A number of things happened recently to raise this question for me, none of them on this blog. First, Mrs. Giggles posted a blog entry questioning why there is so much industry talk in Romanceland, and so little actual book discussion. Also, the Book Smugglers reviewed a book, The Painted Man, by Peter V. Brett, and Brett responded to one particular criticism they offered, having to do with a rape in that book. I then read a mixed review of Sandra Schwab’s Castle of the Wolf, by my own partner in crime, Tumperkin, to which the author replied in her own defense. Then author Barbara Hannay responded to Jayne’s review of Her Cattleman Boss, prefacing her comment with “As this review was addressed to me, I thought it might be OK if I respond. (I hope that’s the case)” on Dear Author, prompting Jayne to answer, “I love hearing from the authors I review and have learned much from their responses.” Then, on Twitter, author Ann Aguirre mentioned some ignorant comments on her recently released Blue Diablo by an Amazon reviewer and wondered briefly whether she should respond (she didn’t, but Katiebabs and Carolyn Jean, among others, set him straight). Finally, yesterday, a commentary by Laura Vivanco on Beyond Heaving Bosoms generated a defensive (but diplomatic) response from Candy Tan on Teach Me Tonight.
You might be wondering why I mentioned Mrs Giggles in this list of author-reviewer interactions? While I disagree with her claim that no good book discussions are happening in Romanceland, I agree that there could be more. A number of commenters, like Meljean Brook, K. Z. Snow, and others offered Mrs. G very plausible explanations. But all of this author commenting in recent days has got me wondering if there is another factor to consider: do author comments on reviews, even when positive, diplomatic or otherwise quite civil, have a chilling effect on the discussion of books?
I think we all know that many authors will read any reviews of their book, on any blog (I certainly would). So we bloggers know that, even when authors do not comment, there is a good chance they are passively engaged in the discussion. But there seems to be a difference in knowing this, and in seeing the evidence that the author is “here” in the form of a comment.
Take the negative scenario. Suppose a reviewer has written a very negative review. Readers might like to agree with her, perhaps to express their disappointment, or to illuminate other aspects of the book they didn’t like, or to indicate that they won’t be buying the book, but they go to comment and they see that the author has commented. Does that deter them?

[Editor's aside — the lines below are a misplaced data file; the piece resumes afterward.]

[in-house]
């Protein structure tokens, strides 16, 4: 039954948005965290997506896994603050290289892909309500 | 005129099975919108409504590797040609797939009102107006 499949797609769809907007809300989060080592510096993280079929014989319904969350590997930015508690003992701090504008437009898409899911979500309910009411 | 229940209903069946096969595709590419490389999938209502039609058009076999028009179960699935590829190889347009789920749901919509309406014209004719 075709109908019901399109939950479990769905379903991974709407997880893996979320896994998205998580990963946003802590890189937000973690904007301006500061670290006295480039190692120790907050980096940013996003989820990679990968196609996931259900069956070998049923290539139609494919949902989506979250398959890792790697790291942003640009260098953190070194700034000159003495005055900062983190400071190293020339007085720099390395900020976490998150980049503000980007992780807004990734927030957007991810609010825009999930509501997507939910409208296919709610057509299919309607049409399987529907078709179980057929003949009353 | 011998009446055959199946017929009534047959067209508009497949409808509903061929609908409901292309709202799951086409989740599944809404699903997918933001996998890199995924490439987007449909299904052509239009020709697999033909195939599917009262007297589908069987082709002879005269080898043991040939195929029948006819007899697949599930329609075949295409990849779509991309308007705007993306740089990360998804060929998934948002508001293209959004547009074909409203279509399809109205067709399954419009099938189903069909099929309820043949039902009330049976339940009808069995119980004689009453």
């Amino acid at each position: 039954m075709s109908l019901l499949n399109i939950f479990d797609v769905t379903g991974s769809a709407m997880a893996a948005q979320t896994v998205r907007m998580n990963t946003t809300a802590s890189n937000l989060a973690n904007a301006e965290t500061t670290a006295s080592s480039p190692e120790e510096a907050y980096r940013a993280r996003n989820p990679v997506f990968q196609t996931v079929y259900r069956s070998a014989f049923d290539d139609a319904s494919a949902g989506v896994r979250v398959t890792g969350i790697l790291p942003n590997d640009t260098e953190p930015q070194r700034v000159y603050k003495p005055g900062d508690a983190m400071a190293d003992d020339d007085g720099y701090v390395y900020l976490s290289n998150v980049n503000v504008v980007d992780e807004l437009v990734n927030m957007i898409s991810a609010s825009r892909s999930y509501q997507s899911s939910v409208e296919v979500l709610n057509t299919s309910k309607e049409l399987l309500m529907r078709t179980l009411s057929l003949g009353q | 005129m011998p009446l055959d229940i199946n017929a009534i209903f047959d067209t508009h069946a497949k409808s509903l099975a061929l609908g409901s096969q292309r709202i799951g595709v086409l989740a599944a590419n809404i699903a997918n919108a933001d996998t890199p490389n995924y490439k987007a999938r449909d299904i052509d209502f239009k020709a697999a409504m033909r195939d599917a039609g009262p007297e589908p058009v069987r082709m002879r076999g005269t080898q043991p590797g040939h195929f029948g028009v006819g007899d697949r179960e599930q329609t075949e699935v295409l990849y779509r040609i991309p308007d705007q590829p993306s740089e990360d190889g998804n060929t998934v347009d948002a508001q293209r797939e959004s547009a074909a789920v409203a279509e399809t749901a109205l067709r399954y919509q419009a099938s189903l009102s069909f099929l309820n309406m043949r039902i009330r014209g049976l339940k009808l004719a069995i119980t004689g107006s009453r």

Take the positive scenario. The reviewer likes the book. But the author chimes in to give her interpretation. Now, we all know that the author’s intentions do not fully determine the content of the book, and that even if they did, the author herself is not privileged with respect to them. But, I think, intuitively, we give a lot of weight to what the author thinks about her own book. Tumperkin and I were recently trying to wrap our brains around the Old School/New School elements of Kresley Cole’s latest, and I wonder: if Ms. Cole had chimed in to give us her version, would I really have had the temerity to disagree with her?
I’m only talking about civil author comments in this post. But it may be that a good answer to this question will require separating the civil comments into subcategories: the “thanks for the review” comment (which I tend to get here), the merely informative or amplificatory ones (Hannay), the more substantive defensive ones (Schwab, Tan, and Brett), the factually corrective ones (Aguirre, had she made it). Maybe some have an effect and others don’t, or maybe they have different effects?
I am asking this question, not answering it. It could be the case author comments have no effect on the substance or length of discussion threads, positive or negative, or that they have largely positive effects when they have any effects at all, and that my own concern is entirely misplaced. It may be that yes, they have a chilling effect, but since author insights add to the discussion, their presence outweighs the value of discussion foregone. I also think I have implied in this post that author comments on reviews are increasing in frequency, and that may be incorrect.
[There are also other questions one could ask related to this one, like whether commenting on reviews “reflects well” on the author, for example, or impacts (or reflects) in some way her relationship with the blogger, or whether, if author comments do have a chilling effect on discourse, they should be discouraged, and if so, how, or if they have a positive effect, they should be encouraged, and if so, how. But I am not asking those.]
What do you all think?